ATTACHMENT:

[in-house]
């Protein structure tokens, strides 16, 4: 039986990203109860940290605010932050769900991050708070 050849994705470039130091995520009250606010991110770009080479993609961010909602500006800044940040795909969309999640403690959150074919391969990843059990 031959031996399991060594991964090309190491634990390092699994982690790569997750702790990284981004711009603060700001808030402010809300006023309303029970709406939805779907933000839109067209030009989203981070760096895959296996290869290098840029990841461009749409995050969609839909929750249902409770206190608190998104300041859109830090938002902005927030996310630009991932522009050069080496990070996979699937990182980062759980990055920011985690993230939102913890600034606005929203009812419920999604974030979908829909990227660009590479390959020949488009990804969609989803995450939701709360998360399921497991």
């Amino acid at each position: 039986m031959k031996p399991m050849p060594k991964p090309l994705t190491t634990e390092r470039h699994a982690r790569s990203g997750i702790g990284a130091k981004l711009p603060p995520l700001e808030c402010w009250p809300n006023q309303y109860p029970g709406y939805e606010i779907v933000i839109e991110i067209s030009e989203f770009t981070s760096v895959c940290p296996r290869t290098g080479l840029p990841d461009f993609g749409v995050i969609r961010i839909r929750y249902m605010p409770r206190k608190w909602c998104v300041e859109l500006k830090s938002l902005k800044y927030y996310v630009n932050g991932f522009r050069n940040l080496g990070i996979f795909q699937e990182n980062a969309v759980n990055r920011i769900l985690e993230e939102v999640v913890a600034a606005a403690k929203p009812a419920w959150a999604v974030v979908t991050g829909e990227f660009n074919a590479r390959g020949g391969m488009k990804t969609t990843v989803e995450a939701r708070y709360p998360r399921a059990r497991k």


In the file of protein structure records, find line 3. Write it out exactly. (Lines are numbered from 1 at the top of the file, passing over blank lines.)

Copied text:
């Amino acid at each position: 039986m031959k031996p399991m050849p060594k991964p090309l994705t190491t634990e390092r470039h699994a982690r790569s990203g997750i702790g990284a130091k981004l711009p603060p995520l700001e808030c402010w009250p809300n006023q309303y109860p029970g709406y939805e606010i779907v933000i839109e991110i067209s030009e989203f770009t981070s760096v895959c940290p296996r290869t290098g080479l840029p990841d461009f993609g749409v995050i969609r961010i839909r929750y249902m605010p409770r206190k608190w909602c998104v300041e859109l500006k830090s938002l902005k800044y927030y996310v630009n932050g991932f522009r050069n940040l080496g990070i996979f795909q699937e990182n980062a969309v759980n990055r920011i769900l985690e993230e939102v999640v913890a600034a606005a403690k929203p009812a419920w959150a999604v974030v979908t991050g829909e990227f660009n074919a590479r390959g020949g391969m488009k990804t969609t990843v989803e995450a939701r708070y709360p998360r399921a059990r497991k």